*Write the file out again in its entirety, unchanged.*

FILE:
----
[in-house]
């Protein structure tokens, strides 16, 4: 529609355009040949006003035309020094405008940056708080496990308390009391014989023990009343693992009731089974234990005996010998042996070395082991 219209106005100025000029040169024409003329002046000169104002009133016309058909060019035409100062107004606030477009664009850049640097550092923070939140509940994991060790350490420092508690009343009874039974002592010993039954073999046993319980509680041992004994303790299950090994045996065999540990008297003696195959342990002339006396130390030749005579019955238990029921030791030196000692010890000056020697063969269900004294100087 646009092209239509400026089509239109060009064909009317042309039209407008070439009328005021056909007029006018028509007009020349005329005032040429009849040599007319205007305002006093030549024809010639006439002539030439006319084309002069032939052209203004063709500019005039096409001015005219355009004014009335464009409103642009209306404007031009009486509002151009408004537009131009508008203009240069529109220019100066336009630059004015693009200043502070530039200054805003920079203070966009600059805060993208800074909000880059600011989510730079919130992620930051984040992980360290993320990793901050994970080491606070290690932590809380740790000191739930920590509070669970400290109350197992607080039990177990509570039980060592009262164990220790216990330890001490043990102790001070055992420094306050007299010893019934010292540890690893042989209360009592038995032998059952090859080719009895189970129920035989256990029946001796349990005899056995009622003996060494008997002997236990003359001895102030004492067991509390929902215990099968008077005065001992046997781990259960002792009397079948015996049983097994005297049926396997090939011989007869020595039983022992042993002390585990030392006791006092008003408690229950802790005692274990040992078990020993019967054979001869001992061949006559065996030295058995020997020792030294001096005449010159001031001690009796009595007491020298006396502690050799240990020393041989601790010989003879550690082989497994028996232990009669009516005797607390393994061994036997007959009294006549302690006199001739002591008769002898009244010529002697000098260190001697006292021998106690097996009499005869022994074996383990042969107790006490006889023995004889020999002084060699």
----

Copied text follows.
[in-house]
């Protein structure tokens, strides 16, 4: 529609355009040949006003035309020094405008940056708080496990308390009391014989023990009343693992009731089974234990005996010998042996070395082991 219209106005100025000029040169024409003329002046000169104002009133016309058909060019035409100062107004606030477009664009850049640097550092923070939140509940994991060790350490420092508690009343009874039974002592010993039954073999046993319980509680041992004994303790299950090994045996065999540990008297003696195959342990002339006396130390030749005579019955238990029921030791030196000692010890000056020697063969269900004294100087 646009092209239509400026089509239109060009064909009317042309039209407008070439009328005021056909007029006018028509007009020349005329005032040429009849040599007319205007305002006093030549024809010639006439002539030439006319084309002069032939052209203004063709500019005039096409001015005219355009004014009335464009409103642009209306404007031009009486509002151009408004537009131009508008203009240069529109220019100066336009630059004015693009200043502070530039200054805003920079203070966009600059805060993208800074909000880059600011989510730079919130992620930051984040992980360290993320990793901050994970080491606070290690932590809380740790000191739930920590509070669970400290109350197992607080039990177990509570039980060592009262164990220790216990330890001490043990102790001070055992420094306050007299010893019934010292540890690893042989209360009592038995032998059952090859080719009895189970129920035989256990029946001796349990005899056995009622003996060494008997002997236990003359001895102030004492067991509390929902215990099968008077005065001992046997781990259960002792009397079948015996049983097994005297049926396997090939011989007869020595039983022992042993002390585990030392006791006092008003408690229950802790005692274990040992078990020993019967054979001869001992061949006559065996030295058995020997020792030294001096005449010159001031001690009796009595007491020298006396502690050799240990020393041989601790010989003879550690082989497994028996232990009669009516005797607390393994061994036997007959009294006549302690006199001739002591008769002898009244010529002697000098260190001697006292021998106690097996009499005869022994074996383990042969107790006490006889023995004889020999002084060699």